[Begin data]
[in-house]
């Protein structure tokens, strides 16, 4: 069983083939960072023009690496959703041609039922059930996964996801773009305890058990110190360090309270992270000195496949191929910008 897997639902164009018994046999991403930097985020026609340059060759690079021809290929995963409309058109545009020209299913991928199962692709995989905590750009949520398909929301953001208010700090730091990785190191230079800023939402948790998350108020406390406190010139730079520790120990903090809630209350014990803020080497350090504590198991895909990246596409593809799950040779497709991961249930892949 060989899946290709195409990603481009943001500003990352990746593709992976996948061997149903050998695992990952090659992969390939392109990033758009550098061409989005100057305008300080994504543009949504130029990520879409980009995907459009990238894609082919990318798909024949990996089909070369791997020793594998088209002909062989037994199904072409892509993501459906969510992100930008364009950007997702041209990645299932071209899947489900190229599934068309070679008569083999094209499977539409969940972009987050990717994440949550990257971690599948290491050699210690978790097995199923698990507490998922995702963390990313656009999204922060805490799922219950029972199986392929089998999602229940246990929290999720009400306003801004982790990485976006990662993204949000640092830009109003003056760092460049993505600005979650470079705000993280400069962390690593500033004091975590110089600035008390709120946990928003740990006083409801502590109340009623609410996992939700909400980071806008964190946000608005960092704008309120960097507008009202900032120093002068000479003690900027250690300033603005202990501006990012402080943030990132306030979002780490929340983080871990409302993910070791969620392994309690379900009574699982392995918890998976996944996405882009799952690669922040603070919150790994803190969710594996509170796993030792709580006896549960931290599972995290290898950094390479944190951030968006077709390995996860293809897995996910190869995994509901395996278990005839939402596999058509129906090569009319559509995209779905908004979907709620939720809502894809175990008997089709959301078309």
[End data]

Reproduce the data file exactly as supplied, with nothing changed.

[in-house]
């Protein structure tokens, strides 16, 4: 069983083939960072023009690496959703041609039922059930996964996801773009305890058990110190360090309270992270000195496949191929910008 897997639902164009018994046999991403930097985020026609340059060759690079021809290929995963409309058109545009020209299913991928199962692709995989905590750009949520398909929301953001208010700090730091990785190191230079800023939402948790998350108020406390406190010139730079520790120990903090809630209350014990803020080497350090504590198991895909990246596409593809799950040779497709991961249930892949 060989899946290709195409990603481009943001500003990352990746593709992976996948061997149903050998695992990952090659992969390939392109990033758009550098061409989005100057305008300080994504543009949504130029990520879409980009995907459009990238894609082919990318798909024949990996089909070369791997020793594998088209002909062989037994199904072409892509993501459906969510992100930008364009950007997702041209990645299932071209899947489900190229599934068309070679008569083999094209499977539409969940972009987050990717994440949550990257971690599948290491050699210690978790097995199923698990507490998922995702963390990313656009999204922060805490799922219950029972199986392929089998999602229940246990929290999720009400306003801004982790990485976006990662993204949000640092830009109003003056760092460049993505600005979650470079705000993280400069962390690593500033004091975590110089600035008390709120946990928003740990006083409801502590109340009623609410996992939700909400980071806008964190946000608005960092704008309120960097507008009202900032120093002068000479003690900027250690300033603005202990501006990012402080943030990132306030979002780490929340983080871990409302993910070791969620392994309690379900009574699982392995918890998976996944996405882009799952690669922040603070919150790994803190969710594996509170796993030792709580006896549960931290599972995290290898950094390479944190951030968006077709390995996860293809897995996910190869995994509901395996278990005839939402596999058509129906090569009319559509995209779905908004979907709620939720809502894809175990008997089709959301078309």